SpaceX Crew Dragon Splashes Down to Earth

Mission marks a major step in team up between NASA and Elon Musk's SpaceX.
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Following two months at the international space station, a team of two NASA astronauts aboard the SpaceX's Crew Dragon craft has returned to Earth Sunday afternoon. 

The mission marks a first for SpaceX, founded by Tesla  (TSLA) - Get Report honcho Elon Musk. It was also the first water landing -- or "slashdown" -- of an American crew aboard U.S.-made spacecraft in 45 years, according to NASA. 

The astronauts -- Doug Hurley and Bob Behnken -- said they were "feeling well" upon landing, according to live video of the event.

U.S. astronauts Hurley and Behnken made the splashdown in the Gulf of Mexico at around 2:50 p.m. ET on Sunday.

The SpaceX capsule had earlier made headlines on May 31 when it hooked up with the international space station. The trip will likely be widely seen as a major step in the emerging commercial partnership with the U.S. aeronautics and space agency.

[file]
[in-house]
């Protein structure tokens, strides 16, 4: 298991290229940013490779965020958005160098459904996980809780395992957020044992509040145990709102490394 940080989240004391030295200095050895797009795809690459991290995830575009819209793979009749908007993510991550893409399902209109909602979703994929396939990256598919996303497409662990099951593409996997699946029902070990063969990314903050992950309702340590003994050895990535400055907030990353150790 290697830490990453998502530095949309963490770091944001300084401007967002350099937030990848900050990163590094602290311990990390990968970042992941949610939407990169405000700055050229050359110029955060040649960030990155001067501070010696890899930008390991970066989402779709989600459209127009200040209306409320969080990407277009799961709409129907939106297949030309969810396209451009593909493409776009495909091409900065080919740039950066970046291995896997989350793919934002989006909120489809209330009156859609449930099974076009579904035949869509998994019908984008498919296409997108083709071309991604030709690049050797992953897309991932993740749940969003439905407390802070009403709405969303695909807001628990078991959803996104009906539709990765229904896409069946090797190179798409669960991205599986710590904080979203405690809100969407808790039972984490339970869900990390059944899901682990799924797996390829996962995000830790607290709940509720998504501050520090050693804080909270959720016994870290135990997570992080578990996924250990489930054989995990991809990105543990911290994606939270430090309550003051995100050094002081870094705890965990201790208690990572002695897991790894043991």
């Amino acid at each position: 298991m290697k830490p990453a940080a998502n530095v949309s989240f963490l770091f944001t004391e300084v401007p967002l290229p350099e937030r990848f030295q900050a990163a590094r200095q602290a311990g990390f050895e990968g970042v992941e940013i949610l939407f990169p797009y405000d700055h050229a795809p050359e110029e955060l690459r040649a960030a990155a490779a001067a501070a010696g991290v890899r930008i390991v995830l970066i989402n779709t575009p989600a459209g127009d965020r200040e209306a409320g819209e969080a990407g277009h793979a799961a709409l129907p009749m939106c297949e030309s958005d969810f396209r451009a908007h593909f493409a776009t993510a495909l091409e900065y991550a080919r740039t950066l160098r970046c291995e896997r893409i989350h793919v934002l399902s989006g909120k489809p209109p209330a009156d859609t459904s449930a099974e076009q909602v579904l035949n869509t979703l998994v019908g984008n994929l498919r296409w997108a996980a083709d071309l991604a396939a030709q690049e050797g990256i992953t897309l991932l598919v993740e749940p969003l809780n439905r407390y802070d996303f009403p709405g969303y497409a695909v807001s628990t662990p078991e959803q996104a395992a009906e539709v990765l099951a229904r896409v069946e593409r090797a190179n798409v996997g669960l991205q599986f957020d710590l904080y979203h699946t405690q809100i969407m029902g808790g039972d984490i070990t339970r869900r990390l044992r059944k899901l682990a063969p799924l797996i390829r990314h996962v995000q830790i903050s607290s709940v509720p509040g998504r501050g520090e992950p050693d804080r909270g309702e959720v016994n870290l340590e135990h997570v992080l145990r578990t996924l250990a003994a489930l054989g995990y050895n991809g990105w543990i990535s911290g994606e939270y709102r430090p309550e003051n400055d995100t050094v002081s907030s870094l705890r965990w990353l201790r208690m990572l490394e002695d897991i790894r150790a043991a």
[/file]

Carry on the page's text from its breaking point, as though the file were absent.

The trip also follows SpaceX's earlier success of docking on the station using an unmanned Crew Dragon spacecraft and comes months after SpaceX completed its launch-escape demo.

"Good splashdown of Dragon confirmed! Welcome back to Earth, @AstroBehnken and @Astro_Doug!" SpaceX wrote over Twitter on Sunday.

Following the completed mission, SpaceX and NASA say that NASA astronauts Victor Glover, Mike Hopkins, Shannon Walker, and Japan's JAXA astronaut Soichi Noguchi will fly on the Dragon’s first six-month operation, likely in late September.

This story is being updated.

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